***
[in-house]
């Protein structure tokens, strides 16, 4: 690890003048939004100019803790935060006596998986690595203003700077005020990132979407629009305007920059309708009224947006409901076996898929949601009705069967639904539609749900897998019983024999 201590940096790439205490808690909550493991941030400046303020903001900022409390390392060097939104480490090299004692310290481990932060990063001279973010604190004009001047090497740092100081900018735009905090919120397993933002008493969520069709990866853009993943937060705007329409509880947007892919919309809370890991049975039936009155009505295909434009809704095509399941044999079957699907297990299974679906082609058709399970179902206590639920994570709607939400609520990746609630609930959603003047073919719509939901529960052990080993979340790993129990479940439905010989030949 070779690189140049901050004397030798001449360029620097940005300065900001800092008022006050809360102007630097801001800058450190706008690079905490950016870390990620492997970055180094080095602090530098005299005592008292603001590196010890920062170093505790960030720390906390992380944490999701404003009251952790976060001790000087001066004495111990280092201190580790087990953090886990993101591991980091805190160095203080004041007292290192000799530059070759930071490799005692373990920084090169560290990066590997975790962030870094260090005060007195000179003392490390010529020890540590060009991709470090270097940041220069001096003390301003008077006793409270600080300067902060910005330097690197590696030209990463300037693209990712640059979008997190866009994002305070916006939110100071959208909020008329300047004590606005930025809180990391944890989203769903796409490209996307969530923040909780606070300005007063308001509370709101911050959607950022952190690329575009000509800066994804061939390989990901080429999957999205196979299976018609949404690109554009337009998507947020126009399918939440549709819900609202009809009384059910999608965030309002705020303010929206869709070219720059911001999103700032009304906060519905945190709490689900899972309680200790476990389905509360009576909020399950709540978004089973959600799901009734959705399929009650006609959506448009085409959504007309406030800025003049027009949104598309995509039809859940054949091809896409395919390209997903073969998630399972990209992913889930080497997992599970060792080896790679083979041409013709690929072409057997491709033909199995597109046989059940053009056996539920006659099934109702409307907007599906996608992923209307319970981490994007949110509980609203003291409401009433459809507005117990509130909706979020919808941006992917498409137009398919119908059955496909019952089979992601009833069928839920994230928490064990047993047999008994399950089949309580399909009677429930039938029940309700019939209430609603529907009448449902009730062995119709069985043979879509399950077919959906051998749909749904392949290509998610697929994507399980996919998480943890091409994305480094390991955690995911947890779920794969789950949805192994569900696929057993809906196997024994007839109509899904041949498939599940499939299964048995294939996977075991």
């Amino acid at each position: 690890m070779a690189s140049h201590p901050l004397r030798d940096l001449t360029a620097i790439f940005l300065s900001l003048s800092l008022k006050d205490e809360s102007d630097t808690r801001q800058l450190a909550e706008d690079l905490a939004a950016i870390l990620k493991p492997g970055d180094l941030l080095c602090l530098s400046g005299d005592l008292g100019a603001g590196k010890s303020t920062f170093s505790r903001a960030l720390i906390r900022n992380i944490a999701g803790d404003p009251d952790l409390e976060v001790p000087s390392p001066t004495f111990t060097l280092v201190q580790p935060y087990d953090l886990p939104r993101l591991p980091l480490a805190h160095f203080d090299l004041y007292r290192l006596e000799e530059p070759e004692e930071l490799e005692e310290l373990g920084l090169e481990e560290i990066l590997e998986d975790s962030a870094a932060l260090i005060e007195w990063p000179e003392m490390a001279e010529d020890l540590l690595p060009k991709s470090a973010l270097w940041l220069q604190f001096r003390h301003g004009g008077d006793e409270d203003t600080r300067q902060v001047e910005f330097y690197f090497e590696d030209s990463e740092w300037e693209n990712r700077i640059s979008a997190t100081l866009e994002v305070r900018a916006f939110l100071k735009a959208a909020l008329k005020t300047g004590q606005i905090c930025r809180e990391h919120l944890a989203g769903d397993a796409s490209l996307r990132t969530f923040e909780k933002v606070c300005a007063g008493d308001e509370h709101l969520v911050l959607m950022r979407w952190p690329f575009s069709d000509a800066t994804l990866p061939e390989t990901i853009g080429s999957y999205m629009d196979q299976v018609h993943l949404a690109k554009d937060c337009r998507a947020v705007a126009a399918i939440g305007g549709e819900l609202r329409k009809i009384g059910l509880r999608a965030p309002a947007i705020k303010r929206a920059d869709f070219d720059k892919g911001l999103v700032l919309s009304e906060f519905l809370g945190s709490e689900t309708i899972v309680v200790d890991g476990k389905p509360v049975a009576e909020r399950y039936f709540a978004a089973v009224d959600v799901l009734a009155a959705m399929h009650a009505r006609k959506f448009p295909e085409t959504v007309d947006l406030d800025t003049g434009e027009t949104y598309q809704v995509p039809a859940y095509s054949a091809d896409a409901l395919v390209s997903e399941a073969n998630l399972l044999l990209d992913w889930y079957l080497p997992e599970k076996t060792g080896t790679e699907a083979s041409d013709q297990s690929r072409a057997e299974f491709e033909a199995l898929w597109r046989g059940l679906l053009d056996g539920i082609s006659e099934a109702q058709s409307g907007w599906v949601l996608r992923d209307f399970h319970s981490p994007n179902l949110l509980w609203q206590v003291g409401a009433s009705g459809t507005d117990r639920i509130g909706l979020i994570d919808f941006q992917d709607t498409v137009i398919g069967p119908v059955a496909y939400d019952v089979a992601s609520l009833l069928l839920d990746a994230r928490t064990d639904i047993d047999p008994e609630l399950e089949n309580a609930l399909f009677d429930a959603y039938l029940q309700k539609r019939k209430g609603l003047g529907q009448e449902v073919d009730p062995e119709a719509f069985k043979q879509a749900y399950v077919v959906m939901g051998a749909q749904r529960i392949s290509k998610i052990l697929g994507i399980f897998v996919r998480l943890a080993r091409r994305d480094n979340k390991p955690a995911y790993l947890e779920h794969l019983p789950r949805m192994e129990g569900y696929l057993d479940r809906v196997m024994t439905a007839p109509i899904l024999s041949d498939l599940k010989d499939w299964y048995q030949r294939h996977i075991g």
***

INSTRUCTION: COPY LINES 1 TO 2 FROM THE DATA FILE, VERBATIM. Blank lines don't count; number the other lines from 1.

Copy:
[in-house]
């Protein structure tokens, strides 16, 4: 690890003048939004100019803790935060006596998986690595203003700077005020990132979407629009305007920059309708009224947006409901076996898929949601009705069967639904539609749900897998019983024999 201590940096790439205490808690909550493991941030400046303020903001900022409390390392060097939104480490090299004692310290481990932060990063001279973010604190004009001047090497740092100081900018735009905090919120397993933002008493969520069709990866853009993943937060705007329409509880947007892919919309809370890991049975039936009155009505295909434009809704095509399941044999079957699907297990299974679906082609058709399970179902206590639920994570709607939400609520990746609630609930959603003047073919719509939901529960052990080993979340790993129990479940439905010989030949 070779690189140049901050004397030798001449360029620097940005300065900001800092008022006050809360102007630097801001800058450190706008690079905490950016870390990620492997970055180094080095602090530098005299005592008292603001590196010890920062170093505790960030720390906390992380944490999701404003009251952790976060001790000087001066004495111990280092201190580790087990953090886990993101591991980091805190160095203080004041007292290192000799530059070759930071490799005692373990920084090169560290990066590997975790962030870094260090005060007195000179003392490390010529020890540590060009991709470090270097940041220069001096003390301003008077006793409270600080300067902060910005330097690197590696030209990463300037693209990712640059979008997190866009994002305070916006939110100071959208909020008329300047004590606005930025809180990391944890989203769903796409490209996307969530923040909780606070300005007063308001509370709101911050959607950022952190690329575009000509800066994804061939390989990901080429999957999205196979299976018609949404690109554009337009998507947020126009399918939440549709819900609202009809009384059910999608965030309002705020303010929206869709070219720059911001999103700032009304906060519905945190709490689900899972309680200790476990389905509360009576909020399950709540978004089973959600799901009734959705399929009650006609959506448009085409959504007309406030800025003049027009949104598309995509039809859940054949091809896409395919390209997903073969998630399972990209992913889930080497997992599970060792080896790679083979041409013709690929072409057997491709033909199995597109046989059940053009056996539920006659099934109702409307907007599906996608992923209307319970981490994007949110509980609203003291409401009433459809507005117990509130909706979020919808941006992917498409137009398919119908059955496909019952089979992601009833069928839920994230928490064990047993047999008994399950089949309580399909009677429930039938029940309700019939209430609603529907009448449902009730062995119709069985043979879509399950077919959906051998749909749904392949290509998610697929994507399980996919998480943890091409994305480094390991955690995911947890779920794969789950949805192994569900696929057993809906196997024994007839109509899904041949498939599940499939299964048995294939996977075991």